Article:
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X-Ray Interpretations May Vary

Same series of X-rays, two very different viewpoints. The X-ray report from the radiologist said "mild degeneration of the SI joint". A musculoskeletal radiologist in the same clinic, in person, had a different interpretation: "significant damage".

Has anyone else had different interpretations of the same series of images? Where did it lead?

  1. ,
    That certainly is frustrating. From what I understand, getting two different readings from the same images is not uncommon. I'm glad Rebecca shared her personal experience, and I hope others will chime in here.
    I wish you all the best as you, Doreen (Team Member)

    1. Hello - this is a great topic to discuss. Thanks for posting. I am not sure why others haven't chimed in by now, but while waiting I wanted to acknowledge your query.

      It's not unusual for different healthcare providers, such as radiologists, to have different interpretations of the same series of imaging studies. This can be due to a variety of factors, including the complexity of the condition, the variability in how AS presents on imaging studies, and differences in expertise and experience among healthcare providers.

      I've had numerous discussions with my rheumatologist and orthopedist regarding different views of my imaging and its implications for me as someone living with inflammatory arthritis. However, when my orthopedic physician examines these findings, his focus tends to be on identifying structural abnormalities, damage, or growth within their area of expertise. As a result, the inflammation present in my pelvis around the hamstring region may not hold significant relevance to them, particularly in relation to the osteoarthritis I also experience. But following review, my rheumatologist decides I need a new treatment plan based on this inflammation present and whether he feels it worsening.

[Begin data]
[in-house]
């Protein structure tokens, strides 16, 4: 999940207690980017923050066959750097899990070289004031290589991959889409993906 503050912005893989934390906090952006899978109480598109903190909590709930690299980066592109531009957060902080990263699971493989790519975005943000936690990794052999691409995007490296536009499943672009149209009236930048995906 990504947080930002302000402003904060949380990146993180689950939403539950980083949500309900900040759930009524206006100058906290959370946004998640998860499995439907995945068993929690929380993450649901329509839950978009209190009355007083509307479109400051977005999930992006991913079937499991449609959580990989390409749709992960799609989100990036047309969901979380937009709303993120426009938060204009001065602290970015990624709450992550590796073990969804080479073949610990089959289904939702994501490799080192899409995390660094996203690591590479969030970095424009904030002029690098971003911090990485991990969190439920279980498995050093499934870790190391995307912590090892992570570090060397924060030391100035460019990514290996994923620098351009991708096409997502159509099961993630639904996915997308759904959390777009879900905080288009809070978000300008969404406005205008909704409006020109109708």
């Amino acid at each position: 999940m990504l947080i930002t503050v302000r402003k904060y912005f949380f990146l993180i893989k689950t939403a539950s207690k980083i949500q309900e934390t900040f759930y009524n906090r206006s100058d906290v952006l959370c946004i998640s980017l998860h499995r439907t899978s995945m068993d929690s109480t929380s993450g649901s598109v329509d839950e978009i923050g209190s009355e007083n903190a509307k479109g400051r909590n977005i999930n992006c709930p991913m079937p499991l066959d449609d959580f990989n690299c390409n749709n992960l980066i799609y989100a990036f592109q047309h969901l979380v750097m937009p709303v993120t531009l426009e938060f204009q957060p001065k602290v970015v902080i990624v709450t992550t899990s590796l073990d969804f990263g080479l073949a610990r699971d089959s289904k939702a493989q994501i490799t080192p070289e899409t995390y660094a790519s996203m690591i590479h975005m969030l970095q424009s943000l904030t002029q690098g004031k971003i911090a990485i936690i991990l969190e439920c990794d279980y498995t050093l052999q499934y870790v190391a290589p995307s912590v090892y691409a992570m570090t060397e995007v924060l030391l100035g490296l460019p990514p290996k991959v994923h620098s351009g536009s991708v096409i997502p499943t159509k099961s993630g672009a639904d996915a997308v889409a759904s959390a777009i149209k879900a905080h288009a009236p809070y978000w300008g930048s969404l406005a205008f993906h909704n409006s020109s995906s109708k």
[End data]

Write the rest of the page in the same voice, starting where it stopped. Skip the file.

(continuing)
I am presently grappling with a condition where my spine is slipping (spondylolisthesis), causing pressure on nerves radiating to my pelvis and lower limbs, resulting in terrible pain when ambulating. Upon recommendation from my rheumatologist, I sought evaluation from an orthopedic surgeon to determine if the issue is surgical or nerve-related, with the aim of finding effective and appropriate treatment. Despite ongoing treatment with biologics, the structural neurologic pain persists, leading me to opt for surgery based on the advice of my orthopedic surgeon. Both my rheumatologist and I agree that undergoing surgery offers the best chance for improving my quality of life, considering the impact of my inflammatory disease.

      It may be the general radiologist took a more simplistic approach to interpreting your images, whereas the musculoskeletal radiologist found them a bit more concerning. "They represent clinical consultations, resulting in opinions which are conclusions arrived at after weighing of evidence ... Sometimes it is possible to be definitive in radiological diagnoses, but in most cases, radiological interpretation is heavily influenced by the clinical circumstances of the patient, relevant past history and previous imaging, and myriad other factors, including biases of which we may not be aware."

      I hope this helps a little bit. I also hope others log on and help out with how they move forward in cases such as yours.

      Thoughtfully, Rebecca (team member)

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